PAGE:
|Healthy||Asymptomatic||Symptomatic||Sent home sick||Recovered|
The 1000 agents in this simulation travel between random locations, interacting with each other on contact. Black circles represent high-traffic common areas, such as grocery stores and restaurants. The common area popularity slider adjusts the probability that any agent will choose a common area for its next goal.
Each interaction between two agents has a probability of causing a transmission event, during which the agents share their viral load additively. If an agent's viral load is high enough they get a normally-distributed random incubation period with a mean of 5 days and a range of 2.4 to 14 days (1).
When they're done incubating they're marked symptomatic, and the send home if showing symptoms switch stops their random movement. Agents won't isolate until they have symptoms.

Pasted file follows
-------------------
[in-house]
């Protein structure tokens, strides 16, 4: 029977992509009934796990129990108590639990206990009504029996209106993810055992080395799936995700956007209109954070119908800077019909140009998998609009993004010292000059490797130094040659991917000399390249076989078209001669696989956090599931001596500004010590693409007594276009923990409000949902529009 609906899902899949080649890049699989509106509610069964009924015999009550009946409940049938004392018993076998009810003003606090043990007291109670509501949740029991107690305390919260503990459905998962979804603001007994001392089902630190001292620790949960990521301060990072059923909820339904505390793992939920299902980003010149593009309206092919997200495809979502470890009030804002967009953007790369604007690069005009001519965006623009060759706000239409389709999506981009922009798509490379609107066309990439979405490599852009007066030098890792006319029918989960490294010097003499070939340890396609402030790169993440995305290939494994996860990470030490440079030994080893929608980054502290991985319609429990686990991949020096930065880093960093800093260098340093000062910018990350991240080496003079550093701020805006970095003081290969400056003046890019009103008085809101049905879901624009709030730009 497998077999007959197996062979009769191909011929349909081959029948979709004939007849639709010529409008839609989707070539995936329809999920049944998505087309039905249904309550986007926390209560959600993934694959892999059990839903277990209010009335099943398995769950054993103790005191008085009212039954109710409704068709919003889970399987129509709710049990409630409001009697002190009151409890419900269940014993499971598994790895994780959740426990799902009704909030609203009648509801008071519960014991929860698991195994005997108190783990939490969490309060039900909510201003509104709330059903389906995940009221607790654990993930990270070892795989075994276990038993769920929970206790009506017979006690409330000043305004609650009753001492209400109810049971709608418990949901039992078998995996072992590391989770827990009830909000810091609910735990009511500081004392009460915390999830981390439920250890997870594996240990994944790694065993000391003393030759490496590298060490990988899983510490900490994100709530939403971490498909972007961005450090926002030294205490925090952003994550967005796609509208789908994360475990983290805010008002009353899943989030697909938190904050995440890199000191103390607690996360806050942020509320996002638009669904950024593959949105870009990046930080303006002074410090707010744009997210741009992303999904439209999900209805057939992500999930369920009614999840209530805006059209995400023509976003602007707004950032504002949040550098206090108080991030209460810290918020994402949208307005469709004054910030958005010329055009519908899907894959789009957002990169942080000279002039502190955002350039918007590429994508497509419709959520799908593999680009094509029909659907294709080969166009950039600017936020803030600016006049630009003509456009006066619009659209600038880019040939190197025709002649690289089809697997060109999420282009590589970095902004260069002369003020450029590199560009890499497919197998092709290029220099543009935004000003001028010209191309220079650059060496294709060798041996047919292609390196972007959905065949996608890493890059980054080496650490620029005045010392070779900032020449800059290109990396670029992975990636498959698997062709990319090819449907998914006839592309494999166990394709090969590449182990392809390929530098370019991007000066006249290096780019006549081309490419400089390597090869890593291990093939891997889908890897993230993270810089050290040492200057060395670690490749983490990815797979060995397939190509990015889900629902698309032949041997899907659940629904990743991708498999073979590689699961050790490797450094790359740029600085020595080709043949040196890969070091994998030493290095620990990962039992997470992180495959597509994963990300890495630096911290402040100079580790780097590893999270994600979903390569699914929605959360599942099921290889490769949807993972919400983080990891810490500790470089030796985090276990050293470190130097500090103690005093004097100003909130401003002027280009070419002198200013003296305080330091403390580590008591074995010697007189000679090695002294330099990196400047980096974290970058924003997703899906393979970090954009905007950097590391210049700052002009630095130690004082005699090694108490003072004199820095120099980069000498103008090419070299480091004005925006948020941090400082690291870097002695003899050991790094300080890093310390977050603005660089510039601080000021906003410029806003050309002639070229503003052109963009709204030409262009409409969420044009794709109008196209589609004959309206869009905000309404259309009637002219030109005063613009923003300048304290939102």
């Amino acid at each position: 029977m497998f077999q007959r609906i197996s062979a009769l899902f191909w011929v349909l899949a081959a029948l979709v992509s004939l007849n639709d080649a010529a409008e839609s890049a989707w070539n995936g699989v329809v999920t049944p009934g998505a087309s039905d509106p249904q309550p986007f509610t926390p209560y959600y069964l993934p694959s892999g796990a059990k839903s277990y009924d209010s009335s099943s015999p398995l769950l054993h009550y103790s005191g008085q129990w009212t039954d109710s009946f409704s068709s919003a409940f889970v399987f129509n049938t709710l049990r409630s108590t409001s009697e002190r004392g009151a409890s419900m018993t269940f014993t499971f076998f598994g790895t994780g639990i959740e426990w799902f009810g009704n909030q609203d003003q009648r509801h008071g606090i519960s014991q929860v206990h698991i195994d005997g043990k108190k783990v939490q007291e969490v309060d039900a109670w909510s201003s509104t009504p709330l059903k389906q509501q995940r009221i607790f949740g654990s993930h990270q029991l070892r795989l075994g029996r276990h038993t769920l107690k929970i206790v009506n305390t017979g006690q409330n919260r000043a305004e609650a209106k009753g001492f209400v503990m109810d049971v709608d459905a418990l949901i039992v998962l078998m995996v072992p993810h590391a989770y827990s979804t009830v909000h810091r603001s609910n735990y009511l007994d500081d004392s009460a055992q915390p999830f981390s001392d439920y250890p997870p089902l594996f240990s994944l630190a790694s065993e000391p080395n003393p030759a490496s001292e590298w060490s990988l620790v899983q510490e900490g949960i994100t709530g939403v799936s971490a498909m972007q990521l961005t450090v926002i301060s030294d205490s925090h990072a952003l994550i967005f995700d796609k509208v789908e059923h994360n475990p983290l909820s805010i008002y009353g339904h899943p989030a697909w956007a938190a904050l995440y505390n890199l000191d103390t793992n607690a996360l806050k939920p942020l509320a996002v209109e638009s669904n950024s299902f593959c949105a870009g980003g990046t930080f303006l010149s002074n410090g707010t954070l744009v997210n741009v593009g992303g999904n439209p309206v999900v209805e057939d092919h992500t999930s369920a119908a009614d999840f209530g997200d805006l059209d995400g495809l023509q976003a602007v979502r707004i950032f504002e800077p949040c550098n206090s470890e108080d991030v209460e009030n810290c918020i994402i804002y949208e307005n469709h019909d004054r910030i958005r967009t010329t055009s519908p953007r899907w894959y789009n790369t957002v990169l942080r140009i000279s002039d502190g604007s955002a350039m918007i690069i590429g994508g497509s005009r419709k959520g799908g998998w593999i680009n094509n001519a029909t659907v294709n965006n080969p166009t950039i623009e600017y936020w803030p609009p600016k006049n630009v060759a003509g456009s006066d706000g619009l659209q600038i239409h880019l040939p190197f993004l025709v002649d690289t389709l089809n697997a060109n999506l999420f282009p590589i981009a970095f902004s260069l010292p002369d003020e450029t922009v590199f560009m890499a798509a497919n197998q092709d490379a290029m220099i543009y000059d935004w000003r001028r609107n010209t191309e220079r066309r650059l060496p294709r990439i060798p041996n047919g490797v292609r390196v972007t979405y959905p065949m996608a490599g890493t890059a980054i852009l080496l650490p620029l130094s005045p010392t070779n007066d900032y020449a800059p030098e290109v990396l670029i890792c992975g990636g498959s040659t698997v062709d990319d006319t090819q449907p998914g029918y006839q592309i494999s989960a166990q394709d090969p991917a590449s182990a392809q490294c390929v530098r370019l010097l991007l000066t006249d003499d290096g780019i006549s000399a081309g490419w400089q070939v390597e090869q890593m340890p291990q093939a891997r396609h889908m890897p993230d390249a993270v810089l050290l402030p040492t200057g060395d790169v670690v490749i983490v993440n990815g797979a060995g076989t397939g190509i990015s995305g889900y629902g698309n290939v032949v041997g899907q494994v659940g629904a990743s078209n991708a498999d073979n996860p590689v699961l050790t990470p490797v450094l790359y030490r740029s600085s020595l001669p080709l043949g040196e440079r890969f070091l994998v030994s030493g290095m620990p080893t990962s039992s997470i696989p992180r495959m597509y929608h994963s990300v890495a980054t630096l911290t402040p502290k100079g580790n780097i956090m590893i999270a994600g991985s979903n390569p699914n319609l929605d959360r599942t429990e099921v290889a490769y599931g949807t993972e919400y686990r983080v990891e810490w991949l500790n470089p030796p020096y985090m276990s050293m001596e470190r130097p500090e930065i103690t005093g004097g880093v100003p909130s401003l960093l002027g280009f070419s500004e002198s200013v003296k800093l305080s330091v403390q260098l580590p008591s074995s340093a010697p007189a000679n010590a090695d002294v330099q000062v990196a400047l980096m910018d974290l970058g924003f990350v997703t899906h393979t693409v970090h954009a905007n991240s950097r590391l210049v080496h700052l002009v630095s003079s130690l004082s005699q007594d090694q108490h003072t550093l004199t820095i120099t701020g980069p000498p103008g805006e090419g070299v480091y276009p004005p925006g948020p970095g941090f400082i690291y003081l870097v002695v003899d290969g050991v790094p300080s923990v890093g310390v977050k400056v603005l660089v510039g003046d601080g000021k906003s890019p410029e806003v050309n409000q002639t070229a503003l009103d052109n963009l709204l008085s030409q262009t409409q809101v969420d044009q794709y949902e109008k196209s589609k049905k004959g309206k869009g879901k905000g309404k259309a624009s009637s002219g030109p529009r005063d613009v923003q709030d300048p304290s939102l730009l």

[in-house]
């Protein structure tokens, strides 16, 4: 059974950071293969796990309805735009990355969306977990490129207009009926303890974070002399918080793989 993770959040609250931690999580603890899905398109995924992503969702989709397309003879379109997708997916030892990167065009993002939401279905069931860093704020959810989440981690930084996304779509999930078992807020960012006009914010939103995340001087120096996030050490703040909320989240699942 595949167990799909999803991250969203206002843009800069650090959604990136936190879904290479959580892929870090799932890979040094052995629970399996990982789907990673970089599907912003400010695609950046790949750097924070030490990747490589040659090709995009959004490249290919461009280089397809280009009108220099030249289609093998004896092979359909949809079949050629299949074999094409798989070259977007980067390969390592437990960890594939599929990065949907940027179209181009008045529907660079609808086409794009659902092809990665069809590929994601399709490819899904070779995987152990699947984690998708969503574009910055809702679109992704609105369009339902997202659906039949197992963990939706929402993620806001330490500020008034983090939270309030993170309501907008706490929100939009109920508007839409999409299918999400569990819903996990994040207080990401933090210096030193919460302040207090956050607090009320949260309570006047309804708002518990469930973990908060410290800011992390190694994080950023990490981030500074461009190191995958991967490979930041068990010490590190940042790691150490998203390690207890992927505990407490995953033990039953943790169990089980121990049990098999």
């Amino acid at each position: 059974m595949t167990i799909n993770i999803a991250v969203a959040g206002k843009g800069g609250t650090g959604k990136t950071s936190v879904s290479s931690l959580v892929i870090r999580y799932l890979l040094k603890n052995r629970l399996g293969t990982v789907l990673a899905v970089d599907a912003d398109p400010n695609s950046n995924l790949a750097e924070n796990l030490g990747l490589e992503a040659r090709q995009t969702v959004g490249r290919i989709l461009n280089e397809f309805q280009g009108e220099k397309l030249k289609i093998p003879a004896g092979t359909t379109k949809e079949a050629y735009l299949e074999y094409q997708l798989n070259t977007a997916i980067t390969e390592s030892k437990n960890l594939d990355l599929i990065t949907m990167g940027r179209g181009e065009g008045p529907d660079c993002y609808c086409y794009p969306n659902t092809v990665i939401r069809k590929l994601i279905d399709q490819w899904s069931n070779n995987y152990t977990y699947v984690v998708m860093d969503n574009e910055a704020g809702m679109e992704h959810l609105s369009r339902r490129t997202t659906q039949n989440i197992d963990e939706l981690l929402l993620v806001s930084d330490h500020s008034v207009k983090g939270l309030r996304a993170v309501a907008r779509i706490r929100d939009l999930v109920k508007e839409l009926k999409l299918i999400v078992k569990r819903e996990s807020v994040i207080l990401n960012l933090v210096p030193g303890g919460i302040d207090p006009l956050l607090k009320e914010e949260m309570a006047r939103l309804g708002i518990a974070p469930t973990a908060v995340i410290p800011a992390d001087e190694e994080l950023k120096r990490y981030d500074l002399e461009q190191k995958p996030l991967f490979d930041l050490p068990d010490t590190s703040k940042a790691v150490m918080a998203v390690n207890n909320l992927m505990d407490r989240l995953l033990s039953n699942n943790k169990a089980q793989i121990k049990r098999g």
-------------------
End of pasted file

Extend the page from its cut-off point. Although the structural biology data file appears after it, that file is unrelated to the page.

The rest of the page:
Once agents finish incubating they're given a random recovery time with a mean of 14 days and a range of 7 to 28 days (2). Their viral load decreases during recovery, so they become less contagious until they're recovered. Recovered agents can't be reinfected.
Every agent has a home, which is where they go when you check the send home switch. The homes are on the outskirts of the field (the residential area) so they don't interact with the active population. Every agent has a 10% chance to go home each time they pick a new goal, and they can interact with quarantined agents when they pass by.
The cheating rate determines the probability that any quarantined agent will begin one round trip from their home each tick.
The minor ticks on the graph are days, major ticks are weeks, and vertical lines delineate months. The simulation runs at 100Hz and computes 24 hours each second; one tick is therefore just over 14 minutes.
The speed of the agents is such that they reach 4 goal locations each day; either a random location, a common location, or their home.